So I was using my 3d printer for about a year, and I decided that I wanted to print parts in ABS. One of the key differences that ABS has, is its higher glass transition temperature. This means it doesn’t start to get soft (and deform under pressure) until it reaches a much higher temperature than PLA, 100C+ vs 60C.
So to improve the chances of a successful 3d print using ABS, I wrapped my printer in cardboard in order to emulate a heated enclosure. In this case, the enclosure is heated by the waste heat from the heated bed. This went decent for a print or two, until I noticed I started to have some axis creep, where the head was slowly moving in one direction. As the prints progressed I found out it was doing this because the x carriage was starting to melt! A couple more prints later, and both the X Carriage and the extruder had destroyed themselves and were no longer usable.
My father, in the meantime had been building a XYZ table for a drag engraver. He was using really nice linear rails that he had purchased off ebay. He found himself another small CNC machine that made his XYZ table obsolete, and I managed to convince him to donate the table to the cause, and thus my ABS printer was born!
The X and Z axis are 6mm pitch ballscrews, powered by NEMA17 style steppers. They have encoders on the back, but I am not using the encoders at this time.
The Y axis (table), is a 10mm pitch ballscrew, powered by a NEMA23. I was initially driving all three steppers from the Sanguinololu board with pololu stepper drivers.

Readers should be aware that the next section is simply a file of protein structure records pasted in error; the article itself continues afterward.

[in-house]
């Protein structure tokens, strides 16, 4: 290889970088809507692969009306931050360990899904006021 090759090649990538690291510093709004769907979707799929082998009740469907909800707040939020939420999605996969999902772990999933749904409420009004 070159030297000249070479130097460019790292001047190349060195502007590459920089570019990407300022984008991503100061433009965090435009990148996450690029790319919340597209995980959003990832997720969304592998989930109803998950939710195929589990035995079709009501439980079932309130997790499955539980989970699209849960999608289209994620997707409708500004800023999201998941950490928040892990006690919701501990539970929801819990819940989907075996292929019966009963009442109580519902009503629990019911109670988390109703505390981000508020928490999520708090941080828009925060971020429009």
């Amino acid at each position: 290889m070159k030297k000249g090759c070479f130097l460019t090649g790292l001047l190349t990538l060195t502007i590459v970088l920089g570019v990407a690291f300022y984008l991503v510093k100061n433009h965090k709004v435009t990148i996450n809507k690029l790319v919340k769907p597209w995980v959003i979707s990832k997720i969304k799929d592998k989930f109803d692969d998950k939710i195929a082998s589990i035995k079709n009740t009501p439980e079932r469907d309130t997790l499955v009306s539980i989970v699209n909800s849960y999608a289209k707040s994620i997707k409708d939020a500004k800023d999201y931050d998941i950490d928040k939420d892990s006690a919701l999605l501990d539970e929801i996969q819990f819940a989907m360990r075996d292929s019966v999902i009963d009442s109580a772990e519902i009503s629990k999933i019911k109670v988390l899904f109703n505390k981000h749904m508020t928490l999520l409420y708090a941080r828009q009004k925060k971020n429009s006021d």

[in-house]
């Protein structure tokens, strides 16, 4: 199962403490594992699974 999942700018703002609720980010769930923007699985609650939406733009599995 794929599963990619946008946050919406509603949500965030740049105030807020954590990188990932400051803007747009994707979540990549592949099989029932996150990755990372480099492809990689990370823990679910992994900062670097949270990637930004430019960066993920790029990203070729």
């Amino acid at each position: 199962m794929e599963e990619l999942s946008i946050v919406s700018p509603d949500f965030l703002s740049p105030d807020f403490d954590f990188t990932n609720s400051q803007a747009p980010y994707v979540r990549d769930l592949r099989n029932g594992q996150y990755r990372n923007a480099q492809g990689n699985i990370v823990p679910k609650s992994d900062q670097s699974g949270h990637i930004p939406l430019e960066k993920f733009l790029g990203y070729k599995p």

After everything was installed and wired up, I fired it up and got started running some simple movement tests. Figured out that 600mm/s^2 is a decent acceleration, it’s not super quick, but running the pololu’s at 1 amp it keeps it from skipping steps. I can likely crank this up once I get more power for them.
Doing speed tests, I was able to get up over 100mm/second running back and forth, but I quickly noticed I was having some odd resonance issues with the X axis. Around 60, and again at 80mm/second, it made some quite loud noises, and would occasionally stall for a moment.I did some digging and research, and found out that they DO make stepper drivers to prevent this, but the $10 pololu’s won’t. For the time being, I limited my speed to 40mm/second.
Tried a few test prints and I was having extruder jamming issues, very weird issues. Fiddled around for a few more hours and discovered some…. issues with the extruder itself. Tore it apart, widened some of the the holes, put in a j-head slot plate and put it all back together. No more jamming filament, no more slipping hotend!
At this point, I was up and running! I had my ABS printer, it did alright for smaller prints. For larger prints, I started having delamination issues from the lack of a heated environment, as you can see below. This is really a major issue on large parts, but shows up as corner warping on smaller parts.
So I made an attempt at a heated enclosure….
More on my experiments with that, including a proper frame later